August 18, 2020
Q. As a Senior Computer Scientist and AI subject matter expert at NASA’s Langley Research Center, you’ve worked on a number of exciting projects. Can you tell us about your work on the upcoming Artemis moon missions?
So, I play a smaller, consulting role on a couple of different aspects of the Artemis mission. In one capacity, I am looking at sensor data that reflects the kinds of measurements that we will see on-board the Orion spacecraft. I consult with subject-matter experts to help establish machine-learning models that will help with situational awareness of the spacecraft’s stability and stressors during operation.
In another capacity, I am consulting with the NASA IV&V team to better understand just how we can independently verify and validate autonomous systems, intended for spaceflight, that use machine learning or artificial intelligence. While we are currently focusing on systems intended for Artemis, this is a much larger issue. We need to be able to validate that a system behaves as intended, based on a set of requirements. There is a large library of methods for doing this kind of verification for previous generations of software. Before, one could easily define and map out all the ways that software can behave in an environment. However, with artificial intelligence models like neural networks, it becomes much more difficult to understand how software that leverages these kinds of models will behave, as they may make surprising decisions that were unanticipated by developers. This makes validation and verification of the software’s capacity to execute a mission a very difficult task.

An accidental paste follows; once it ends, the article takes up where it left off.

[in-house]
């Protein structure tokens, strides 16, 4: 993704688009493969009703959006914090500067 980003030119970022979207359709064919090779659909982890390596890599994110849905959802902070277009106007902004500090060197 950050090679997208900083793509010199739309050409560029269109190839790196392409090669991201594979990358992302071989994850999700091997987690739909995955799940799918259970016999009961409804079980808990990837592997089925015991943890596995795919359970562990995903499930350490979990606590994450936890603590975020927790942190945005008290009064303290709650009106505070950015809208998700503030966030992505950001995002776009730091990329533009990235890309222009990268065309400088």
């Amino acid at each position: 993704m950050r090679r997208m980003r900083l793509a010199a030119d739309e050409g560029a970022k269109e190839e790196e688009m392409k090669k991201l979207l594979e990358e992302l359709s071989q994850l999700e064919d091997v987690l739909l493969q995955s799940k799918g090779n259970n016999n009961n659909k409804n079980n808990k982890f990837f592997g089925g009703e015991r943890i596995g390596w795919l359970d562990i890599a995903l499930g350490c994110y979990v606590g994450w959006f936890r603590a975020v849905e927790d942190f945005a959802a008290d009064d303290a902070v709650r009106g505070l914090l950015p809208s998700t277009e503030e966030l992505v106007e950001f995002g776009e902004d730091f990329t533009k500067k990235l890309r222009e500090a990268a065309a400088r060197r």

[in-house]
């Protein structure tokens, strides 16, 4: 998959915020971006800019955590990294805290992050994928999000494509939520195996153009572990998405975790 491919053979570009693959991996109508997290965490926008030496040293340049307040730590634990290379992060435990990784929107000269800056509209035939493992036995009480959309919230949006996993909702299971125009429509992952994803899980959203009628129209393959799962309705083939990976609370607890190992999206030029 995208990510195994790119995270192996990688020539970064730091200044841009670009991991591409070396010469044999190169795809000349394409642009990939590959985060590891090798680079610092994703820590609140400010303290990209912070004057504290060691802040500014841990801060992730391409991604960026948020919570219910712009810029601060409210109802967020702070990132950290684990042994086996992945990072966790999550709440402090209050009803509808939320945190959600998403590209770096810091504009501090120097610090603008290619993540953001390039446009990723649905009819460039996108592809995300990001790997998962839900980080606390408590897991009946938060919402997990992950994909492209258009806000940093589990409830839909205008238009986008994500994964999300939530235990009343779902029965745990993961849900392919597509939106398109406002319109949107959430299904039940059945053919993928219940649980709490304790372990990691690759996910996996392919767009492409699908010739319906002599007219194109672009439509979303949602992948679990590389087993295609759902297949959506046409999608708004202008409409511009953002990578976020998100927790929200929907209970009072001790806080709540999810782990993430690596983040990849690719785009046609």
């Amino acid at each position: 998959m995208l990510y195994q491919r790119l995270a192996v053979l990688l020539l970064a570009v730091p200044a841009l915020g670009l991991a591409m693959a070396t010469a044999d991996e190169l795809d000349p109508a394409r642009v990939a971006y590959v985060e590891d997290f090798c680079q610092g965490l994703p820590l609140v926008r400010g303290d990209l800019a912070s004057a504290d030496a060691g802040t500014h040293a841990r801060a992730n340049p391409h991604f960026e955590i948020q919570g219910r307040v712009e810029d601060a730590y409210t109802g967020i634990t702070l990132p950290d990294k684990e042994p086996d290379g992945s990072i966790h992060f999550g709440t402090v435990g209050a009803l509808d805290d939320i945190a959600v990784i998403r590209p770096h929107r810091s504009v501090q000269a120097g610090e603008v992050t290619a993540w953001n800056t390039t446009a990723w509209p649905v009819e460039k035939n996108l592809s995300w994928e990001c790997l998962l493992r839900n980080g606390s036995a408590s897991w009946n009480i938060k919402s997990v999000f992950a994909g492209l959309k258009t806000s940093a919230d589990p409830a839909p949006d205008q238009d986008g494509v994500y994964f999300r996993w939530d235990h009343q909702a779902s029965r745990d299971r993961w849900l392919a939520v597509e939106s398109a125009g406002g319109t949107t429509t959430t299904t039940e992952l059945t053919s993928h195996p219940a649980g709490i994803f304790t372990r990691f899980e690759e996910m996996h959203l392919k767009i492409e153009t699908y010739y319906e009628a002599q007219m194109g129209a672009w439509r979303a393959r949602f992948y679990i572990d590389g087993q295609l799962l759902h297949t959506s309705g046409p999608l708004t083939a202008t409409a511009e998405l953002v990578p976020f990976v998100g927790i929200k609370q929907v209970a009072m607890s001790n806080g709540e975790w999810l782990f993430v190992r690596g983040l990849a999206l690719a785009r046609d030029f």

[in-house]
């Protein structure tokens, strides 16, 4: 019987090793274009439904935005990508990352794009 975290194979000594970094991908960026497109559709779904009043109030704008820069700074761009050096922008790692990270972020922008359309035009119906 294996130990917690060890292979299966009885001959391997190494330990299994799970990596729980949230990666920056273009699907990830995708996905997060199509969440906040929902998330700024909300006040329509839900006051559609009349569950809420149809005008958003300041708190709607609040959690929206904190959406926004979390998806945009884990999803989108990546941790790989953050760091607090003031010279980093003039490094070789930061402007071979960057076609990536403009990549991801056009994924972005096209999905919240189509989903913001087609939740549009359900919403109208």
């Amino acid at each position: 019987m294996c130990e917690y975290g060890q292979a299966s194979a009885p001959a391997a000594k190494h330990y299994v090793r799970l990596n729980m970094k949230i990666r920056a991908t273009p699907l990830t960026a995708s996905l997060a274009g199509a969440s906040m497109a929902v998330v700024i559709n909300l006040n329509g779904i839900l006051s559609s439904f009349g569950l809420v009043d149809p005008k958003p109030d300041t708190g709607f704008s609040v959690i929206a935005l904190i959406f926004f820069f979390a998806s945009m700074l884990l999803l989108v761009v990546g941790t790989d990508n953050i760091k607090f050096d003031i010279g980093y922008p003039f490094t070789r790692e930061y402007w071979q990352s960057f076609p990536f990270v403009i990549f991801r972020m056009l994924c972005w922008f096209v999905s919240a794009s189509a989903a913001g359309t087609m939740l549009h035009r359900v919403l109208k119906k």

Q. Before NASA, you worked in support of the Department of Defense and the Intelligence community for ten years, particularly in the realm of cyber security. With the 2020 elections around the corner, there’s sure to be an increased focus on cyber security challenges. Do you have any key takeaways from your time in the cyber security world as to how our society can best handle cyber threats in an election year?
As we often saw during my time in the DoD and IC, human users can often be the biggest cyber security vulnerability. A lot of work has gone into making things like electronic voting systems secure. And you will continue to see asymptotic improvements to those kinds of systems during and after this election. But the biggest vulnerability is the voting populace.